FCHN Recipient of Harvard Pilgrim Health Innovator Award
For demonstrated insightful new ways to encourage and promote employee wellbeing
November 23, 2010
Harvard Pilgrim honors Franklin Community Health Network as the first Health Innovator Award recipient in Maine. From left: Rebecca Ryder, FCHN president and CEO, and Ed Kane, Harvard Pilgrim Health Care's vice president, Maine.
Harvard Pilgrim honors Franklin Community Health Network as the first Health Innovator Award recipient in Maine for its innovative ScoreHealth System. Through implementation of this unique wellness tool, Franklin Community Health Network (FCHN) has improved the health of its employees and their families.
“Franklin Community Health Network has demonstrated insightful new ways to encourage and promote employee wellbeing, which have shown such positive results that they deserve this special recognition,” says Ed Kane, Harvard Pilgrim Health Care’s vice president, Maine.
Rebecca Ryder, president and CEO of Franklin Community Health Network credits her team for helping to create innovative programs and initiatives with the goal of improving employee wellness. “We are focused on the overall health of Greater Franklin County and that includes our employees and their families.”
Sherra Osgood, Healthy Community Coalition Program Coordinator, also chairs the FCHN Wellness Committee, which has been in place for ten years. The 20-person committee creates programs for its 990 employees like the WOW program (Work Off Weight) that resulted in participants losing a combined 1,000 pounds in 16 weeks. The committee encourages employees to buddy-up to exercise on the walking trails that have been built on the hospital campus. Heart healthy choices in the cafeteria, flu shots, aggressive hand-washing protocols and a 100 percent smoke-free campus are other initiatives that the wellness committee has developed to promote the staff’s wellbeing.
Harvard Pilgrim has helped FCHN identify key health issues that the wellness committee can address by providing data about how their employee population is using their health benefits. Patterns and trends that emerge from the most common health claims help determine what types of wellness programs can be developed to address those key risk areas.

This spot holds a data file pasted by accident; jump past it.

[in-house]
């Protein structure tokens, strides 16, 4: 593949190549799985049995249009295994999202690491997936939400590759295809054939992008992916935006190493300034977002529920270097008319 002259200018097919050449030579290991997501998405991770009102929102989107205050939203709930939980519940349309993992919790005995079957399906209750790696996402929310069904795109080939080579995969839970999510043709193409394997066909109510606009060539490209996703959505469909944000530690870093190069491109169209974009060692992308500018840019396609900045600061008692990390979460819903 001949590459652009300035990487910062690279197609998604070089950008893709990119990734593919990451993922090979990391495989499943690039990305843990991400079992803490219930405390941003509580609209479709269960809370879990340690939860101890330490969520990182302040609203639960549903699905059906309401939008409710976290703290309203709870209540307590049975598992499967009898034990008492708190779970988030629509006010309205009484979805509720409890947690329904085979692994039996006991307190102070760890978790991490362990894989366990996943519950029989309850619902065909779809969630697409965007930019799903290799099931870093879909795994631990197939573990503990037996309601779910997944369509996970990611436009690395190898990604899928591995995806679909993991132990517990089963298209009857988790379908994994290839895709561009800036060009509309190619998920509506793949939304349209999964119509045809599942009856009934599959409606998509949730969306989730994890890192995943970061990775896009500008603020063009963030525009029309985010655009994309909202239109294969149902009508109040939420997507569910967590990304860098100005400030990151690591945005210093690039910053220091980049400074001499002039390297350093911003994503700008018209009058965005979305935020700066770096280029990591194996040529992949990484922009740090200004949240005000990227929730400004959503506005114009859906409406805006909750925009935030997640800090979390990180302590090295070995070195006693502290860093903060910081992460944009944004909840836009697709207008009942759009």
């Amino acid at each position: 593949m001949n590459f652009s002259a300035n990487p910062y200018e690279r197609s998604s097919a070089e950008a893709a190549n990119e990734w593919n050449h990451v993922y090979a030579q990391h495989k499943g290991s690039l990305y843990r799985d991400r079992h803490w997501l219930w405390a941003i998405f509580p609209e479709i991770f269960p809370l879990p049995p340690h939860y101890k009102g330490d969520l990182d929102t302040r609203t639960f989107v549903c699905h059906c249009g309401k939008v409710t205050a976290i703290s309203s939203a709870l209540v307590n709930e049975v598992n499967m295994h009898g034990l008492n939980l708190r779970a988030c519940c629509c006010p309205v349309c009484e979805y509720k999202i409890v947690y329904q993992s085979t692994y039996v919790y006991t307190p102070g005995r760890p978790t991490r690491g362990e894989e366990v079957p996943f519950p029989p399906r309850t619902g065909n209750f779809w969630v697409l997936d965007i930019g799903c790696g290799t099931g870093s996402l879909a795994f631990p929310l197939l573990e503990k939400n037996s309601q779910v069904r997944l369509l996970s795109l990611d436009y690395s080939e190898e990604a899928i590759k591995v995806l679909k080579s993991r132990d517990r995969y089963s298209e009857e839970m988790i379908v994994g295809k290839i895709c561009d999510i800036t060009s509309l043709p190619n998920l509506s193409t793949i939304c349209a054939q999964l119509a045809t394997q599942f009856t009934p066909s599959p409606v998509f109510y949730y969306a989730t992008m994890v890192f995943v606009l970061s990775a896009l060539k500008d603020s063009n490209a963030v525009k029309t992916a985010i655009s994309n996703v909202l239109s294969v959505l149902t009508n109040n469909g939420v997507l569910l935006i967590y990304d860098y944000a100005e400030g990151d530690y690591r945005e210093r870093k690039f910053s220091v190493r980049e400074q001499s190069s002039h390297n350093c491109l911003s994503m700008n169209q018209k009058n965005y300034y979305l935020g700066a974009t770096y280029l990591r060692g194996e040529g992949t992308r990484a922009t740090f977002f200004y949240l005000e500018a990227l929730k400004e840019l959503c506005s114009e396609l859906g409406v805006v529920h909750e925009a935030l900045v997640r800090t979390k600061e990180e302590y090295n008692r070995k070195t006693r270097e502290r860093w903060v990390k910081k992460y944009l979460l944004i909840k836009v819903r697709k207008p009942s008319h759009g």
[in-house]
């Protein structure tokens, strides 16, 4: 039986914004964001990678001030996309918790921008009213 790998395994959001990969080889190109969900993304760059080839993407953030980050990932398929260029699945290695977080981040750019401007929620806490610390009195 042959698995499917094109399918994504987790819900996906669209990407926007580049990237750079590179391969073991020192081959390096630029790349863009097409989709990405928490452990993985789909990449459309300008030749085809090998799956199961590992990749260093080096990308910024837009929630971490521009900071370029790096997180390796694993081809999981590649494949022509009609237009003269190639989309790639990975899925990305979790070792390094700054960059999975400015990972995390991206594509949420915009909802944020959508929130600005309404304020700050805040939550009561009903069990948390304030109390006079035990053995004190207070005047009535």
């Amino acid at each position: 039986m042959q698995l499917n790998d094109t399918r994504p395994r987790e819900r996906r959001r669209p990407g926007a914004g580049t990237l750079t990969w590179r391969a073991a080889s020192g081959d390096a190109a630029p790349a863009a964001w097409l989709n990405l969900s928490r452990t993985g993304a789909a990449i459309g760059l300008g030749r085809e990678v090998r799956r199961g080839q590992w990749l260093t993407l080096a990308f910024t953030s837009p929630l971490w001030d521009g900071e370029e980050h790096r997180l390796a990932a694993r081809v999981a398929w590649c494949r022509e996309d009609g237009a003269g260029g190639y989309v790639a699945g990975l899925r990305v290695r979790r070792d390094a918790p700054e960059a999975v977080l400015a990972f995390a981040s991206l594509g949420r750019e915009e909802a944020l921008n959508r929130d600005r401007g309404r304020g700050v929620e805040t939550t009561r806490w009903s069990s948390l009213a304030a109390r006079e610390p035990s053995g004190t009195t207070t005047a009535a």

Tracy Harty, RN and director of comprehensive care management, explains that FCHN’s most unique wellness tool, the ScoreHealth System, has helped improve and encourage the community’s overall health. “It’s a web-based risk assessment tool that measures risk factors for disease. It has a self-reporting capability for patients. Health practitioners, such as health educators and nurse counselors along with primary care physicians, then provide individual care based on the ScoreHealth assessments.”
FCHN has adapted the use of the ScoreHealth tool for its employees with the Score Keeper program. Through Score Keeper, employees get a report on their personal risk factors and ideas on what they can do to initiate changes to improve their health.
What are the results of FCHN’s efforts? Positive morale, increased productivity and less sick time. One example of how FCHN has reduced staff injuries and days lost is through the safe patient handling program. FCHN’s benefit coordinator identified that staff injuries due to lifting patients resulted in 21 injuries and $200,000 in costs in 2006. Today, injuries are down to six per year, with less than $6,000 in costs, thanks to an investment in new equipment to help lift patients and by educating staff on how to prevent injuries when lifting patients.
Harty noted, “Simple things can have as much impact as big items. Just raising awareness of health issues—educating employees about health risks and prevention programs through newsletters, bulletin boards, lunch and learn sessions are low cost but have high value.”
Osgood adds, “FCHN can help companies in Greater Franklin County set up on-site blood pressure screenings and nutrition classes. We offer other worksite wellness ideas to local employers.”
Ryder advises, “Businesses see the writing on the wall. They are facing increases in health insurance costs, and there will come a time when they won’t be able to afford what they want to provide their employees. They need to find creative ways to keep costs down—wellness programs can help achieve that.”
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